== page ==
Managing by fear (or fear of managers)

One day, a president of Wisconsin Bell arrived at work in his downtown Milwaukee headquarters to find there was scaffolding along the front of the building.

“Why is this scaffolding here?” he asked one of the workers.

“Oh, no,” the worker thought, “The President wants the scaffolding gone.”

That same day, the President walked out of the building at lunch to find the scaffolding had all been torn down.

“Where did the scaffolding go?” he asked a worker.

“Oh, no,” the worker thought, “he wants the scaffolding back.”

At the end of the day, the President left for the day, only to find the scaffolding back up in front of the building. There were no workers to ask, so he went home wondering, “what’s the scaffolding for?”

I remember my Dad telling me this story when I was very young. (He reported to that president at Wisconsin Bell and was responsible for the scaffolding.)

I was reminded of this story after watching Whiplash, which is very quickly rising on my favorite film list. The movie opens with a kid playing the drums in a school room by himself. An instructor walks in, and the kid stops playing.

The instructor asks him, “why did you stop playing?” The kid’s response is to start playing.

Then the instructor asks him, “why did you start playing when I asked you why you stopped?”

Both instances are driven by the same element: fear.

Sometimes the fear is instilled by the manager. Some executive or middle managers intentionally lead by fear. But sometimes, people come to the table with that fear – even when the manager doesn’t want that at all.

The result is that the employee starts trying to guess what the manager wants and acts to please the manager, instead of doing what they think is right for the business or project. They try and give the manager what they think the manager wants instead of staying true to the goals of their job.

Employees in fear look at every question asked of them by that manager through a vacuum. They don’t answer the question being asked because they don’t consider that the manager is seeking information to put into a larger context.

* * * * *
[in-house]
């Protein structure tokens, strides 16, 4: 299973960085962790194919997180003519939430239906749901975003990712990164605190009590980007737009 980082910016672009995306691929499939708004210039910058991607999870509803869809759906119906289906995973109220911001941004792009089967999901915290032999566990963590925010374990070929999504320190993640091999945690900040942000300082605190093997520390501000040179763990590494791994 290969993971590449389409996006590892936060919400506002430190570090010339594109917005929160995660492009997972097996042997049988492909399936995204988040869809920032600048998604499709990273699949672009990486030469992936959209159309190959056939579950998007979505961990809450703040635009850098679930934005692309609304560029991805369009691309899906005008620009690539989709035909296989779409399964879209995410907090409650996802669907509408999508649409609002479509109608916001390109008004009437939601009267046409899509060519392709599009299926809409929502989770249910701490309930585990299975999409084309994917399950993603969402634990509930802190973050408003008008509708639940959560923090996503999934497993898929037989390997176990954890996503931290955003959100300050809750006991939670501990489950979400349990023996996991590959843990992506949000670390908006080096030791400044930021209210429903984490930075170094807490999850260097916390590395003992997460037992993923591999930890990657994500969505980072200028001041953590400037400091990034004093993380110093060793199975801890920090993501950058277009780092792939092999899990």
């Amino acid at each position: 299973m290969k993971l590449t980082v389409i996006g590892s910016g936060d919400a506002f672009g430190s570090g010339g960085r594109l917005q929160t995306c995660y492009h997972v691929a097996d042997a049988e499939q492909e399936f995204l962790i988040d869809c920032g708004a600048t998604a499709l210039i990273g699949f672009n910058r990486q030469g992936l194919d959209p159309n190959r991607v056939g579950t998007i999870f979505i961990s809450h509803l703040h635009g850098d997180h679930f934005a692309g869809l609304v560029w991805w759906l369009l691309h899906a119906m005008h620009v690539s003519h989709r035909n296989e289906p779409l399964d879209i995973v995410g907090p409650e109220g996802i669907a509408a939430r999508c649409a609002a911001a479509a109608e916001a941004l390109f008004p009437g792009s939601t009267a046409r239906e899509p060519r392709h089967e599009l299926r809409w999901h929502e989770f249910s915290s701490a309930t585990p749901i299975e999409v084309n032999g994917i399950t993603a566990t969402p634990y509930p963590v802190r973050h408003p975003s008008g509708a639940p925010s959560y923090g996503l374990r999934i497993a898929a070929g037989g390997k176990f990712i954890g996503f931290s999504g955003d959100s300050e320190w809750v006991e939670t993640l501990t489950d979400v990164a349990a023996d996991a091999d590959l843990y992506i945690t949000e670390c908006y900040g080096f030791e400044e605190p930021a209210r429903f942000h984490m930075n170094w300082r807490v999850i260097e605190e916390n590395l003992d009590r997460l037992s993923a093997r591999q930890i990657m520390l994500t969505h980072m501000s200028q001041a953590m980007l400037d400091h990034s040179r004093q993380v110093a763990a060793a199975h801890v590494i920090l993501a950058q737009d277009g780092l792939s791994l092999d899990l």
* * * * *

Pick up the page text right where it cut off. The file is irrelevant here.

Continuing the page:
Think of how much time the contractors wasted putting up and taking down the scaffolding, when all that president wanted to know was why it was there. He was simply curious.

Unfortunately, another negative effect of this fear is that those workers probably spent the day talking about what an irrational and cruel man that president was for making them put up and take down the scaffolding. You can just hear them asking, “why can’t he make up his mind?”

This fear can be very destructive to a workforce and the projects upon which they’re working.

With this story in mind, I have always worked to be sure my team was not panicking, not working in fear and not assuming I was asking anything other than the question I put forth.

Managing by fear, or having workers that fear their manager, can take you down this road pretty quickly. I don’t want my employees to try and please me. I want them to do excellent work and stay true to the goals of the project. Nothing would please me more.

 

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LinkedIn recommendations

This year, I undertook and completed my LinkedIn recommendations project.

Unlike many, I run my LinkedIneage pretty tightly. I don’t accept invitations from people I don’t know and trust, and I remove connections who won’t return calls or emails or who have just grown distant for whatever reason.

One of the things I wanted to do with my LinkedIn connections is proactively write a recommendation (without being asked) for a handful of my closest business connections.

My motivation was simply to appreciate those who had really made a difference in my professional growth. And it was exciting to hear the surprised excitement when they were received. To me, it’s important that those who’ve really made a life-changing difference know who they are.

Speaking of which, I recently received two recommendations of my own. And what was most gratifying and amazing about them was not the simple fact that I received some praise. Most exciting was that what they wrote mirrors what my goals have been for leading and managing the teams I’ve built.

See for yourself. This is from Michael Ryan Wilson, an excellent strategist and leader, in his own right:

“Jon is a different kind of leader. Certainly not textbook, he empowers and trusts his team members to make the right decisions. The accountability and purpose he gave art directors, designers, writers, and developers helped grow a creative department in both knowledge and physical numbers. His ability to identify and utilize talent, implementing structure, was essential in building and leading teams.

I was lucky to work for him, on very large accounts and projects for Verizon Wireless and Safeway. The marketing strategies and creative solutions he drove were ambitious, and one of the things I appreciated the most. We never settled for “just good enough”, as long as it exceeded the business goals. With Jon, there is no ego’s, he can be told his idea is wrong, and will help adapt and evolve the right solution. This is how we came to create such visionary work.